In collaboration with Keck School of Medicine

Anti-Diabetic Drug May Help Those with Musculoskeletal Pain

Musculoskeletal

Numerous studies have shown that the popularly-prescribed drug for type 2 diabetes, metformin, can help improve other conditions. In a recent study, researchers have found that it may also be beneficial for those who suffer from musculoskeletal pain. The study informs health professionals who care for those with type 2 diabetes, as well as suffer from various types of musculoskeletal pain.

Researchers set out to see if metformin had a pleiotropic effect, helping those with chronic musculoskeletal pain. They conducted a study that included nearly 22,000 who have type 2 diabetes and take metformin for it. The study is published in the February 2021 issue of the European Journal of Pain [1].

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The study participants self-reported their diabetes status, metformin usage, and any chronic musculoskeletal pain in their knee, hip, back, neck, or shoulder. As part of the self-report, they indicated if the pain had interfered with their daily activities within the last month and if it had been happening for at least three months, which would be chronic. While the research shows that type 2 diabetes patients who take metformin reported less back, neck, shoulder, and knee pain, they did not report less hip pain.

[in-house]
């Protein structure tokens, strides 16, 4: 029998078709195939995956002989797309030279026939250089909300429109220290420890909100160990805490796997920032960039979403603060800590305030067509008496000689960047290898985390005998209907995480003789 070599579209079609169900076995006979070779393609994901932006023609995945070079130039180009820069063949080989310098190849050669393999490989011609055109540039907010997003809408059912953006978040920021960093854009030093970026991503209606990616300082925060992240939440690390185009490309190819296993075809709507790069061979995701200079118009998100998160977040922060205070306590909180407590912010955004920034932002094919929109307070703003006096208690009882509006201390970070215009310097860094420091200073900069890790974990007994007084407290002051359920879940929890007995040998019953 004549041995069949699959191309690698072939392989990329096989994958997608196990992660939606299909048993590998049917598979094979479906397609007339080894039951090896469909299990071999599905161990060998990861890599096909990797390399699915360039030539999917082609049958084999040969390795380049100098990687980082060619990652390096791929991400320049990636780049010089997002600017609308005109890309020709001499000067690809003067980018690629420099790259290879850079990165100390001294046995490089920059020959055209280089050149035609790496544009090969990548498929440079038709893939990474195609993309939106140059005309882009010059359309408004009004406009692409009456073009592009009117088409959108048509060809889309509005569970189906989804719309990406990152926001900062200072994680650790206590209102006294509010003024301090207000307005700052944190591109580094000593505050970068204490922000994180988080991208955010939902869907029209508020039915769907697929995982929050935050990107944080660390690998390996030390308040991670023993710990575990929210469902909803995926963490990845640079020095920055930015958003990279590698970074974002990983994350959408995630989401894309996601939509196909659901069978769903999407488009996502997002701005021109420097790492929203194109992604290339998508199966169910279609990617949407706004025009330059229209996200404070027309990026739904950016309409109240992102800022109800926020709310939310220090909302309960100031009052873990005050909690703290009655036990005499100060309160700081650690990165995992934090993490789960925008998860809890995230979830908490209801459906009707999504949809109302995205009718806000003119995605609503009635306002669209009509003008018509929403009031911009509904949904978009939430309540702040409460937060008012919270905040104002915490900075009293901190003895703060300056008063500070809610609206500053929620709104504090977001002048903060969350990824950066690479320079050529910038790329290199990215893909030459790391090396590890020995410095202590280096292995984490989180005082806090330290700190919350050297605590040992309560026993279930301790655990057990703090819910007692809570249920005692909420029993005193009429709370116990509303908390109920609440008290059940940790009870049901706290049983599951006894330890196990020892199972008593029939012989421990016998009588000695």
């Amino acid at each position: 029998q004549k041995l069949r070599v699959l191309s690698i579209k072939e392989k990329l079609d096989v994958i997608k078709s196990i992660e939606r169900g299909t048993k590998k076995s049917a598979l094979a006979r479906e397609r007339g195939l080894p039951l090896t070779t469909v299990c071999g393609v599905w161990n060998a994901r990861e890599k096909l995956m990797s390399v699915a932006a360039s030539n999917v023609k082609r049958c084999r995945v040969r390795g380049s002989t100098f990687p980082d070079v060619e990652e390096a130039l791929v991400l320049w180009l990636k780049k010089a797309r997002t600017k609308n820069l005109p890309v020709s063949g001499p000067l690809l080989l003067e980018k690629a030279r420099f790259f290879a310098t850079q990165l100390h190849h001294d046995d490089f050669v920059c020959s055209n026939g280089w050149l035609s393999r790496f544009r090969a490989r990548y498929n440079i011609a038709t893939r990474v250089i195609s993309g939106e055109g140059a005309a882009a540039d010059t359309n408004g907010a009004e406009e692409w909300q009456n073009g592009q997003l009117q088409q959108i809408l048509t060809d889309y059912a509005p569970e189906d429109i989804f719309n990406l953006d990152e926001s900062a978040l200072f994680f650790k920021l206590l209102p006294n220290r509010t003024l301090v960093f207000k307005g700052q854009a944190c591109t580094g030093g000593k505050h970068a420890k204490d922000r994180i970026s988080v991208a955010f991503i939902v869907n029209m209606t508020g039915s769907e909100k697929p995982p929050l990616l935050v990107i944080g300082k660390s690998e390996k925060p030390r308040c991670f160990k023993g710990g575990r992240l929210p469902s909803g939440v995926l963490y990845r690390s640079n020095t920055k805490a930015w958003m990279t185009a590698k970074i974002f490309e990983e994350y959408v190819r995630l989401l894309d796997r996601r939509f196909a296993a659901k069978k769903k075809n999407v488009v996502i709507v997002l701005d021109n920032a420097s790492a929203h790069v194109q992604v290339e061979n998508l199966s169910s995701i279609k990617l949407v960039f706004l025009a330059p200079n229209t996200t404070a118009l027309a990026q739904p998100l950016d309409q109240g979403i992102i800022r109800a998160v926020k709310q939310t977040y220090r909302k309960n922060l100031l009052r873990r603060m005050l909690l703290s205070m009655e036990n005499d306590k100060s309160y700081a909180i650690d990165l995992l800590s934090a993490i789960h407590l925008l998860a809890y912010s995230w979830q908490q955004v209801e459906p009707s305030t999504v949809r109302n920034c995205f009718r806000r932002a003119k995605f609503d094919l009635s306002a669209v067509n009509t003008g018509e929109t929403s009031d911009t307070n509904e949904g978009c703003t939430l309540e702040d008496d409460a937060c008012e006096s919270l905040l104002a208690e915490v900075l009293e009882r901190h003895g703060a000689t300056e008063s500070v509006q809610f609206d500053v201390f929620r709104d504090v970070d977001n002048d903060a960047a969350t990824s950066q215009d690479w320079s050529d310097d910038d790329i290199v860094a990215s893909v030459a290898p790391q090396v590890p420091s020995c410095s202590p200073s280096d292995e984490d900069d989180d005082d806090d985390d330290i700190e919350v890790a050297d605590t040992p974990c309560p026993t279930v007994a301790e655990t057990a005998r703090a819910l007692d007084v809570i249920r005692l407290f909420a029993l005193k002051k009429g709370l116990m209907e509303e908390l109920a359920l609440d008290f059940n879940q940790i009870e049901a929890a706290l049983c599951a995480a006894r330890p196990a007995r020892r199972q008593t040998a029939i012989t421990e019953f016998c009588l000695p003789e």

They found that those with type 2 diabetes who take metformin report having less chronic pain in their knees, back, neck, and shoulder. They also had less multisite musculoskeletal pain. This was more common in women than in men, but overall, fewer type 2 diabetes patients reported chronic musculoskeletal pain if they were taking metformin. It appears as though metformin may provide a protective effect when it comes to this type of chronic pain.

According to the World Health Organization, over 1.7 billion people worldwide have musculoskeletal disorders, including 568 million who have low back pain [2]. Such conditions are the leading contributor to disability worldwide, with low back pain being the single leading cause of disability in 160 countries.

Medical professionals who treat type 2 diabetes patients who also suffer from chronic pain may report a reduction in pain after taking metformin. The protective effect that metformin appears to have on musculoskeletal pain seems to be stronger for women. Still, the drug could play an essential role in helping to address multiple issues at one time. Healthcare professionals working with those with chronic pain and type 2 diabetes may want to keep this information in mind when putting together a treatment plan.

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Source:

  1. European Journal of Pain. The effect of the anti-diabetes drug metformin on musculoskeletal pain. February 2021.
  2. World Health Organization. Musculoskeletal conditions.

This article was originally published on Confronting Chronic Pain by Dr. Steven Richeimer, Director Pain Medicine Master and Certificate.

Posted: August 31, 2022
<a href="https://ostrowon.usc.edu/author/richeimer/" target="_self">Dr. Steven H. Richeimer</a>

Dr. Steven H. Richeimer

Steven Richeimer, M.D. is a renowned specialist on issues related to chronic pain. He is the chief of the Division of Pain Medicine at the University of Southern California. He has written or co-written a large number of scientific articles about pain medicine. He recently published an instructive book and guide for pain patients. Dr. Richeimer has given numerous lectures to medical and lay audiences throughout the U.S.

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